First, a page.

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Govt. Finances: Need more control

Feb 27, 2003

On the face of it, the economic survey, which was tabled in the Parliament today, seems better than last year. It seems that up till now, the government has been able to keep the fiscal deficit under control. The budget estimates for 2002-03 put our fiscal deficit at 5.5% of GDP, which has come down from the provisional government figure of 5.9% of GDP for 2001-02. However, the government has once again missed its budgeted target of 5.3% for FY03. Moreover, the fiscal deficit situation is still not within desirable levels. Various factors that have contributed to the huge deficits are factors like increase in expenditure on administration, subsidies and interest payments.

Revenues: Better Off…
  April-December % change % of budgeted
for FY03
Rs bn 2001-02 2002-03    
Total Revenue Receipts 1,327 1,505 13.4% 61.4
- Tax Revenues 850 1,038 22.2% 60.0
- Non Tax Revenues 477 466 -2.2% 64.7
Total Capital Receipts 1,010 1,050 3.9% 63.6
- Recovery of loans 117 156 33.1% 88.3
- Disinvestment receipts 3 31 1,015.0% 26.0
- Others 890 863 -3.1% 63.7
Total Receipts 2,337 2,555 9.3% 62.3
Source: Economic Survey 2003

However, it seems that the government is moving in the right direction. The efforts of the government at improving the tax to GDP ratio have finally paid off to some extent. The tax to GDP ratio has gone up from 8.1% in FY02 (provisional) to 9.6% in FY03 (budget estimates). The contribution of direct taxes has gone up from 3% to 3.7% of GDP YoY. Indirect taxes grew from 5.1% in FY02 to 5.8% in FY03. As can be seen in the table above, tax revenues have showed a robust increase of 22% in the nine-months ending December 2002 as compared to the same period last year. This growth helped improve the tax to GDP ratio.

However, the total revenues receipts for the period April – December 2002 are only 61.4% of the targeted Rs 2,451 bn for FY03. So the government has a lot of catching up to do. Apart from revenue receipts, the government has also missed out on its other targets, such as income from disinvestment. Out of the targeted Rs 120 bn for FY03, the government realised a measly Rs 31 bn (or just 25%) in the first nine months of FY03.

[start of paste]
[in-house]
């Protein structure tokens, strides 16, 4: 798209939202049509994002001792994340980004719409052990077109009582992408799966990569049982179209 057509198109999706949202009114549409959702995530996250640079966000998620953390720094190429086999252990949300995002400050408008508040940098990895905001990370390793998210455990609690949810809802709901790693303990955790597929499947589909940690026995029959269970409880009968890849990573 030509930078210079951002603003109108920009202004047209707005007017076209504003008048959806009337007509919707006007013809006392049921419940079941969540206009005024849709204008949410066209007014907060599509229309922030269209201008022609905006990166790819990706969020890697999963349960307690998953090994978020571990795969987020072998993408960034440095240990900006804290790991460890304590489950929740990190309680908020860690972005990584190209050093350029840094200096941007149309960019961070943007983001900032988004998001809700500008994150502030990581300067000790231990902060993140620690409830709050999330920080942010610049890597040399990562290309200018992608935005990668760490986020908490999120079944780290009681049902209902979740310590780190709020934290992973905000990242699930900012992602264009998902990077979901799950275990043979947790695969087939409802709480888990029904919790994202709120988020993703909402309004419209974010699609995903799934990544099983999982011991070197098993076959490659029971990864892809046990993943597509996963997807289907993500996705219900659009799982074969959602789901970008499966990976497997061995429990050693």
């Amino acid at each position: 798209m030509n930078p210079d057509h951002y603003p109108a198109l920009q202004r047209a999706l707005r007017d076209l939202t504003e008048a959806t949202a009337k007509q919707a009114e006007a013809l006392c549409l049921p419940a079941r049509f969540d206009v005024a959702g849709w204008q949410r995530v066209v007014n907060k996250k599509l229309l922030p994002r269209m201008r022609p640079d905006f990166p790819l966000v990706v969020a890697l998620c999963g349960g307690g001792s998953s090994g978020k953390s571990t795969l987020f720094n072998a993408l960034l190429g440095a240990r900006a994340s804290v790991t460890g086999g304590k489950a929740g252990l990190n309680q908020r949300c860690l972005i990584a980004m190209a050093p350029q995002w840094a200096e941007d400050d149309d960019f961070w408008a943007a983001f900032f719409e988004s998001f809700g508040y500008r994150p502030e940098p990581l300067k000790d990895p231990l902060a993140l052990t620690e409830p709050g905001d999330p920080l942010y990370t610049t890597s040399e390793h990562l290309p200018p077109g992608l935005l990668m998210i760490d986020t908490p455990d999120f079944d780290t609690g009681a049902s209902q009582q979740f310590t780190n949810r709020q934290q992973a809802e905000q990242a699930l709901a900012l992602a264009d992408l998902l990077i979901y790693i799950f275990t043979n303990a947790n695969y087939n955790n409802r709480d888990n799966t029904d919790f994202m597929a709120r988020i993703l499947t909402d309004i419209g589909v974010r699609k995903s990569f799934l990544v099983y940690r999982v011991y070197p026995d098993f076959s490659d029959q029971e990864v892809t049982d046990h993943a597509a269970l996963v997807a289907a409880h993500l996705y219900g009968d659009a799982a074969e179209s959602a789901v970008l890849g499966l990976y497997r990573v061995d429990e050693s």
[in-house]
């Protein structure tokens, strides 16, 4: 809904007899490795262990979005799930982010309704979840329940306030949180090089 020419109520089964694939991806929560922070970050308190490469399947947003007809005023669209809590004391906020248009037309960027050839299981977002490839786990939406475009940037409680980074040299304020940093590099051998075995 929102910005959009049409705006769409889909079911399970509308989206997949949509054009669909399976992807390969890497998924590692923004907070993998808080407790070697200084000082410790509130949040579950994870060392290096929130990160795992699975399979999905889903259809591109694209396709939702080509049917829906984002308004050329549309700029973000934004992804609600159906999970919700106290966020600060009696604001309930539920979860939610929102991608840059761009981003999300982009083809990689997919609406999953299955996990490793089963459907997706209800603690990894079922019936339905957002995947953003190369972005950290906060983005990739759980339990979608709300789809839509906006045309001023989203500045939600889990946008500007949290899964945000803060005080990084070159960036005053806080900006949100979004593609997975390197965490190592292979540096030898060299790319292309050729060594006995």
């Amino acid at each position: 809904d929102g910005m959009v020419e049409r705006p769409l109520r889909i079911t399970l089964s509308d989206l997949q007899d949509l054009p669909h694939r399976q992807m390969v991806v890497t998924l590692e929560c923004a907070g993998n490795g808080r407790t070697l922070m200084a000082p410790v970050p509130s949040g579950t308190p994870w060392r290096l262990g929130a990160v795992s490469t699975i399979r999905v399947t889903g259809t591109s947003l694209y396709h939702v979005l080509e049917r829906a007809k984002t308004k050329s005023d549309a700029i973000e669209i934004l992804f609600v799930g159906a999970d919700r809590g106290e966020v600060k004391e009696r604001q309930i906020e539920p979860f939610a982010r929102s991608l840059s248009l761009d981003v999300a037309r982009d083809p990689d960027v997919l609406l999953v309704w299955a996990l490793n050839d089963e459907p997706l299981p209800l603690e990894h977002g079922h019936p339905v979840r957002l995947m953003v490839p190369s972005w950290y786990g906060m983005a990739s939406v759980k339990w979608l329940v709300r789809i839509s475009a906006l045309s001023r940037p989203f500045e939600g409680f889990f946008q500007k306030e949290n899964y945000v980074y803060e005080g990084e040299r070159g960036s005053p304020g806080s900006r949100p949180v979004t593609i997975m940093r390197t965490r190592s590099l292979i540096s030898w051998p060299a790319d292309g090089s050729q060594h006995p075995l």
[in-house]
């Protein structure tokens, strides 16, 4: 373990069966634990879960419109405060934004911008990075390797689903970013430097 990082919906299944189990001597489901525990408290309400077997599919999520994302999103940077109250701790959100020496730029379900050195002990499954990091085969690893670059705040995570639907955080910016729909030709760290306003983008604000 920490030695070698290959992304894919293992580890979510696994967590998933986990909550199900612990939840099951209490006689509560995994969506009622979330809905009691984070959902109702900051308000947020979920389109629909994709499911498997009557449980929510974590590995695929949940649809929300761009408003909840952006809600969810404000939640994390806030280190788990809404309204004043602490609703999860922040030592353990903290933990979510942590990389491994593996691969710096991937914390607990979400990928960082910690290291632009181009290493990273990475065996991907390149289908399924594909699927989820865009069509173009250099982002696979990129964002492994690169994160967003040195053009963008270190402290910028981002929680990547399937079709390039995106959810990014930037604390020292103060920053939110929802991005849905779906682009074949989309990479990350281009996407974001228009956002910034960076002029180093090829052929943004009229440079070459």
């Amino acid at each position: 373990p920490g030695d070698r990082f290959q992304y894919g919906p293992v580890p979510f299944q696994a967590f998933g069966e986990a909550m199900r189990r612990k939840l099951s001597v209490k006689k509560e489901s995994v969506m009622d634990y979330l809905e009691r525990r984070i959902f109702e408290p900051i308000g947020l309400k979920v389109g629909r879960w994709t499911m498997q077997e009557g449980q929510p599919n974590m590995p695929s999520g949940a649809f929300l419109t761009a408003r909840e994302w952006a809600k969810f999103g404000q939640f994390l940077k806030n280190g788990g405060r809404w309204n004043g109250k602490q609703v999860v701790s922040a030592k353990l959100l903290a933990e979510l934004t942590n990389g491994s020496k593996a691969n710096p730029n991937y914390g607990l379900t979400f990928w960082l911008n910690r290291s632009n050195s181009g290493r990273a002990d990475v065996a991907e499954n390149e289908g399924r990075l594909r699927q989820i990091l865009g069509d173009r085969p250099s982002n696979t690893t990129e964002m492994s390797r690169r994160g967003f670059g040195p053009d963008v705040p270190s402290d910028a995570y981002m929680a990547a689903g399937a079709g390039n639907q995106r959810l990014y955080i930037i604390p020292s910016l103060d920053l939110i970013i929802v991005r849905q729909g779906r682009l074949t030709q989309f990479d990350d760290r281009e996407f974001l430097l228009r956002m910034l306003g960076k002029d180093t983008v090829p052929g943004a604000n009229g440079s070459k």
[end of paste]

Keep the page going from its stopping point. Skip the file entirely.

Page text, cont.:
The Economic Survey notes that the services industry is still largely out of the tax net. The services industry forms almost 50% of India's GDP. With the proposed extension of service tax, the tax to GDP ratio is likely to improve going forward.

Expenditure: Expensive affair…
  April-December % change % of budgeted
for FY03
Rs bn 2001-02 2002-03    
Non-Plan Expenditure 1,718 1,910 11.2% 64.4
- Revenue Account 1,611 1,805 12.0% 66.8
- Capital Account 106 106 -0.9% 39.6
Plan Expenditure 619 645 4.1% 56.8
- Revenue Account 381 380 -0.2% 54.1
- Capital Account 238 264 11.0% 61.2
Total Expenditure 2,337 2,555 9.3% 62.3
Source: Economic Survey 2003

The government’s performance on the expenditure front is not exactly what a developing nation like India would desire. It can be seen from the table above that the non-plan expenditure increased 11% YoY, vis-à-vis’ a 4% rise in the plan expenditure. The situation should ideally be reverse, with higher spending on plan expenditure. However, credit must be given to the government that within the plan expenditure, spending was higher on the capital account, which implies expenses incurred on creating infrastructure rather than just maintaining the current infrastructure.

Non-Plan Revenue Expenditure: Needs some planning…
  April-December % change % of budgeted
for FY03
Rs bn 2001-02 2002-03    
Non-Plan Revenue Expenditure 1,611 1,805 12.0% 66.8
- Interest payments 720 735 2.1% 62.6
- Major subsidies 160 294 84.1% 75.5
- Pensions 94 96 3.1% 64.2
Source: Economic Survey 2003

Non-plan revenue expenditure saw a 12% growth in April-December 2002. Subsidies played truant (up 84% YoY) during the period. The dismantling of the administered price mechanism (APM) for petroleum products post March 2002 was largely responsible for this spurt in subsidies. Budget 2002-03 had made an explicit provision of Rs 65 bn towards payment of subsidies for domestic LPG and also for kerosene supplied through public distribution system coupled with freight subsidy for remote areas. The interest component continues to remain high due to the fact that high fiscal deficits force the government to borrow more from the market to meet the deficits.

To summarise, on one hand, while the government is most likely to miss the target of curtailing the fiscal deficit, on the other, faint signs of improvement in managing the economic affairs are visible. Rise in contribution of taxes to the government revenues and a control on the expenditure front is likely to augur well for the government going forward. Moreover, with the likelihood of services coming under the tax net and government’s intentions of increasing capital spends on infrastructure should help improve the economic situation.

One just hopes that the government doesn’t go overboard with populism when it presents Budget 2003-04 tomorrow. If it does, then whatever slow progress we seem to have made till now will be sacrificed on the altar of politics.

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